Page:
• Package Version: 1.0.0 (this is the thing you are trying to use)
  • Operating system: MacOS Sonoma 14.3.1, M1
  • Node Version: v21.6.1
  • Package Manager: pnpm 8.15.1

This additional context can help contributors determine if maybe the package isn’t compatible with the version of Node you may be using, or maybe the issue was already fixed in a newer version of the package.


What action triggered the issue? This might mean attempting to use a certain feature or functionality and running into an error. Try to provide reproducible steps to perform so that others can replicate your issue.

Error is triggered when accessing the count() method on Counter.

Steps to reproduce:

  1. Create a new Counter object
  2. Call the count() method
const c = new Counter();


What was the result of the action? This could be an error message, a log, or an unexpected behavior.


Property 'count' does not exist on type

Error messages and logs at this stage may help pinpoint exactly where in the code the problem lies. This step will greatly benefit from additional supporting assets (like screenshots and log files), which we’ll go over soon, as the S in C.A.R.E.S.


What was the expected result? This is what you expected to happen when you performed the action. Sometimes we report bugs and it might seem obvious that the expected result is to not have an error. Other times, we might have a perfectly valid result, just not the one we were expecting. In either case, it may help maintainers to understand fully where you are coming from with the added context of why you opened the issue, especially if maybe the maintainers believe the result is expected.

For instance, maybe you get an error back, but the maintainers of the project intended for an error to occur for one reason or another. Your report that you expected something else to happen may help influence changing the functionality, or improving the error or documentation.

After calling the count() method on counter, I expected to get back a result of 0 as the default value. I believe 0 should have been returned, as that appears to be what the documented behavior states [here](link). However, when I attempted to call this method as I demonstrated, I received the error above.

Supporting Assets

Screenshots, screen recordings, links, and any other assets that might be helpful should be included in the issue. GitHub will let you drag-and-drop log files, images, and even videos into issues.

Attach files in the Github Issue

An important distinction to remember is screenshots are not replacements for copy and pasting real code/text or links. Real code and text can be searched and copied, but screenshots and videos can provide excellent additional context.

Every major modern operating system has built-in tools for recording a small region of your screen. Need help recording your screen? Try these out:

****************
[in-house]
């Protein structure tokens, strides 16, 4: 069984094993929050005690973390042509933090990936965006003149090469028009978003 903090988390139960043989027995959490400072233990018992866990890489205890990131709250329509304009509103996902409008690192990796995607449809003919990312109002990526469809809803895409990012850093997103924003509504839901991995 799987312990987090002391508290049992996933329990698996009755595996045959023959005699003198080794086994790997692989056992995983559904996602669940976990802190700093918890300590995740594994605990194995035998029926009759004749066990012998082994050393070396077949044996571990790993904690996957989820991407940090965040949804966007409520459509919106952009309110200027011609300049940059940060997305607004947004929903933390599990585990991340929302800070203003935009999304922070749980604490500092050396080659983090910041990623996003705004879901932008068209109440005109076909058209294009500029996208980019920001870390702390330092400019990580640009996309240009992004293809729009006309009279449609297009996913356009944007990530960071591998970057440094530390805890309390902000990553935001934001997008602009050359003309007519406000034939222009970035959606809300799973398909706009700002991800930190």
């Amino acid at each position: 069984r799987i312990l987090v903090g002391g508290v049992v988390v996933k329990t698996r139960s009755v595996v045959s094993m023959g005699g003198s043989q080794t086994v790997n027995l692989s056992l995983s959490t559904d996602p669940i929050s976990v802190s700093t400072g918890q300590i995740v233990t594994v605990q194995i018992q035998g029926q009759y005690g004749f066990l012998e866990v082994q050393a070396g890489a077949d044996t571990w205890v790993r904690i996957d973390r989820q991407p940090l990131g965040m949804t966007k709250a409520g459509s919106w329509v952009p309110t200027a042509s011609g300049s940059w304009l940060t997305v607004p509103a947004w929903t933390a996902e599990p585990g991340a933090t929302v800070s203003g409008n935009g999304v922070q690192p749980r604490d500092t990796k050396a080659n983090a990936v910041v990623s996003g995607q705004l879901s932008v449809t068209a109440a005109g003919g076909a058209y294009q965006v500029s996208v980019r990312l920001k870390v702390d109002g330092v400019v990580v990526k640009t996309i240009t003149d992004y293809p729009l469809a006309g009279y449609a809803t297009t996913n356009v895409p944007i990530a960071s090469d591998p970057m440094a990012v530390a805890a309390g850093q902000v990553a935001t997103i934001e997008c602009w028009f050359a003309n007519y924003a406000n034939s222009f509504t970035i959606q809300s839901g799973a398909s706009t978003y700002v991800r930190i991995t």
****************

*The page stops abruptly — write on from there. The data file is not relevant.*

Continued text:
Issue Template

If you’re looking for a template to guide you to creating a good issue, or even a good issue template for your own repository, consider including these “C.A.R.E.” components. Here’s a bare-bones template example you can adapt to your specific needs.

## Brief Description
<!-- A concise summary of the problem you are experiencing. -->
## Context
<!-- Include relevant information about your environment. This may include the operating system, architecture, the version of the package of software, or the runtime version. -->
<!-- The version of the package of software you are using. -->
**Operating System:**
<!-- Your OS Type, Version, and CPU architecture -->
**Runtime Version:**
<!-- The version of the runtime (node for example) you are using, if applicable. -->
## Action
<!-- What you were trying to do? -->
<!-- Include steps to reproduce -->
## Result
<!-- What happened? -->
<!-- Share any errors, logs, or screenshots that can easily demonstrate the issue. -->
## Expected
<!-- What did you expect to happen? -->
<!-- Share exactly what you expected to happen, give an example -->
## Supporting Assets
<!-- Screenshots, screen recordings, links, and any other assets that might be helpful. -->
<!-- This does not need to be its own section, you can instead add assets in the appropriate section above. -->

Before You Go

Thanks for contributing to open source! Whether you’re reporting a bug in a popular repository or just asking a question about your own code, doing it in public gives everyone the opportunity to learn. Remember, we are all in this together, and we all value our time. By creating high-quality issues, you can help yourself and others by providing concise and accurate information upfront. Simply gathering the information needed to make good issue has often led me to the correct answer before even submitting it.

Did you know that even this website is open source? See a problem with this post? Open an issue and let me know!